3 years ago

Mutagenic cost of ribonucleotides in bacterial DNA [Genetics]

Mutagenic cost of ribonucleotides in bacterial DNA [Genetics]
Justin R. Randall, Michael E. O’Donnell, Jeremy W. Schroeder, Lyle A. Simmons, William G. Hirst

Replicative DNA polymerases misincorporate ribonucleoside triphosphates (rNTPs) into DNA approximately once every 2,000 base pairs synthesized. Ribonucleotide excision repair (RER) removes ribonucleoside monophosphates (rNMPs) from genomic DNA, replacing the error with the appropriate deoxyribonucleoside triphosphate (dNTP). Ribonucleotides represent a major threat to genome integrity with the potential to cause strand breaks. Furthermore, it has been shown in the bacterium Bacillus subtilis that loss of RER increases spontaneous mutagenesis. Despite the high rNTP error rate and the effect on genome integrity, the mechanism underlying mutagenesis in RER-deficient bacterial cells remains unknown. We performed mutation accumulation lines and genome-wide mutational profiling of B. subtilis lacking RNase HII, the enzyme that incises at single rNMP residues initiating RER. We show that loss of RER in B. subtilis causes strand- and sequence-context–dependent GC → AT transitions. Using purified proteins, we show that the replicative polymerase DnaE is mutagenic within the sequence context identified in RER-deficient cells. We also found that DnaE does not perform strand displacement synthesis. Given the use of nucleotide excision repair (NER) as a backup pathway for RER in RNase HII-deficient cells and the known mutagenic profile of DnaE, we propose that misincorporated ribonucleotides are removed by NER followed by error-prone resynthesis with DnaE.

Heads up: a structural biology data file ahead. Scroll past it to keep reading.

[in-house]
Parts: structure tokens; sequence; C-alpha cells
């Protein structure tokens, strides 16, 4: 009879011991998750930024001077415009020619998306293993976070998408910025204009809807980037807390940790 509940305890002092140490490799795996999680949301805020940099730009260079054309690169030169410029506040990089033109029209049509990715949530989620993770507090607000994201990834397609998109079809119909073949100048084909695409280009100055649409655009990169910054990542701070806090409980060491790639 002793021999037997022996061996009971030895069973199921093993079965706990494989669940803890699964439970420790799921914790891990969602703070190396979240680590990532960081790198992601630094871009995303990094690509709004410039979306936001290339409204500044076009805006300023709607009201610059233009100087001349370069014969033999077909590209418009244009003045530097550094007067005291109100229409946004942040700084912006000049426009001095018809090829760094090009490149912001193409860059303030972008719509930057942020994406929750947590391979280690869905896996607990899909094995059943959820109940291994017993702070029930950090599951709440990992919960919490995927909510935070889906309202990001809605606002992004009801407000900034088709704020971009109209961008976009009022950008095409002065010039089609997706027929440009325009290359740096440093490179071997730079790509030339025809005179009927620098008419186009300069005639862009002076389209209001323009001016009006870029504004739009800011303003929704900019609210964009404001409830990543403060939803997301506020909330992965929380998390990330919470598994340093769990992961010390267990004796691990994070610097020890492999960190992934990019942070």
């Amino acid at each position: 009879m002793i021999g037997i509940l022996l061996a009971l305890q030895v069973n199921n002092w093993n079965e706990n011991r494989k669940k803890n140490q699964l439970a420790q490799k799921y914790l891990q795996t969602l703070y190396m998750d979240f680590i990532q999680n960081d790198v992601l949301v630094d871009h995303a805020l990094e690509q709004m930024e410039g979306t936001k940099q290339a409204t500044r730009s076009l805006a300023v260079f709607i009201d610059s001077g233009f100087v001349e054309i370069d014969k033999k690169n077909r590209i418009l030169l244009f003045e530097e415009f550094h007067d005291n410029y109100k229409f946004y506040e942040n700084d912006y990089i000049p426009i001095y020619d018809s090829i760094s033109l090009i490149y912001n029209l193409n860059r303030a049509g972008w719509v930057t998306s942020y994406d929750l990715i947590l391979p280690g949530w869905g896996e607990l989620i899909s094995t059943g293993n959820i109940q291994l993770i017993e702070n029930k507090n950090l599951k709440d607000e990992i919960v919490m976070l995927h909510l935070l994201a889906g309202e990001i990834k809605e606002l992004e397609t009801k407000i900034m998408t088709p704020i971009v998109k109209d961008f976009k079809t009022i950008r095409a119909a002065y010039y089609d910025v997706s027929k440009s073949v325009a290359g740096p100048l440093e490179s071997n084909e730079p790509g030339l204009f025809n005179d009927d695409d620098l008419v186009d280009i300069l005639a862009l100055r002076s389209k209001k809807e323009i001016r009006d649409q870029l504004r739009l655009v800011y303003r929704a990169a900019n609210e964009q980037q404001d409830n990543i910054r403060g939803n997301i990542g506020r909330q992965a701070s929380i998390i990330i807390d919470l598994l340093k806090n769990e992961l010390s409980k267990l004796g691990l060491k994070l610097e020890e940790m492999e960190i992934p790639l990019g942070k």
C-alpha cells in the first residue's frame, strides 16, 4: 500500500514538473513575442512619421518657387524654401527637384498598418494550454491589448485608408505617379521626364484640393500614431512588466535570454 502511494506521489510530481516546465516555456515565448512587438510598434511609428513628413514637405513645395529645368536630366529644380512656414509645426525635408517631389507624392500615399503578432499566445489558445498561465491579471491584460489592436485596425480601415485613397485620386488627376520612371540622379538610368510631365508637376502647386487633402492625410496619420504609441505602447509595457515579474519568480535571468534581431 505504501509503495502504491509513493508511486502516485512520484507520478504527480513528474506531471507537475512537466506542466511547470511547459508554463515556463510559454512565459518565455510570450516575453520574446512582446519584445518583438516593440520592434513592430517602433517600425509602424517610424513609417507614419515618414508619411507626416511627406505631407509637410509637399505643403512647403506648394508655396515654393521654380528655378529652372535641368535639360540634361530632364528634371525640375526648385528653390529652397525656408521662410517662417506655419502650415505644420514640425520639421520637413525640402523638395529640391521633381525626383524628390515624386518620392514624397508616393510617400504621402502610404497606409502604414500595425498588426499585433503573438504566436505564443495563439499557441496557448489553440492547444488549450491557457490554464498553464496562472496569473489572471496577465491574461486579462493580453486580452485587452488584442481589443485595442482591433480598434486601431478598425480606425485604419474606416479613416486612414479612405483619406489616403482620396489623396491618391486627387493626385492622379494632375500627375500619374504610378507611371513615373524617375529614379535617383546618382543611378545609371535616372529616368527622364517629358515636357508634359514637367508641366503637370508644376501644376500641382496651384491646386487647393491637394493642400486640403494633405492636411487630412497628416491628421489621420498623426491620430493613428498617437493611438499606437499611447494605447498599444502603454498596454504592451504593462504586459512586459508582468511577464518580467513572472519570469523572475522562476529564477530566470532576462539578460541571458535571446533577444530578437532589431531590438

You might also like
Discover & Discuss Important Research

Keeping up-to-date with research can feel impossible, with papers being published faster than you'll ever be able to read them. That's where Researcher comes in: we're simplifying discovery and making important discussions happen. With over 19,000 sources, including peer-reviewed journals, preprints, blogs, universities, podcasts and Live events across 10 research areas, you'll never miss what's important to you. It's like social media, but better. Oh, and we should mention - it's free.

  • Download from Google Play
  • Download from App Store
  • Download from AppInChina

Researcher displays publicly available abstracts and doesn’t host any full article content. If the content is open access, we will direct clicks from the abstracts to the publisher website and display the PDF copy on our platform. Clicks to view the full text will be directed to the publisher website, where only users with subscriptions or access through their institution are able to view the full article.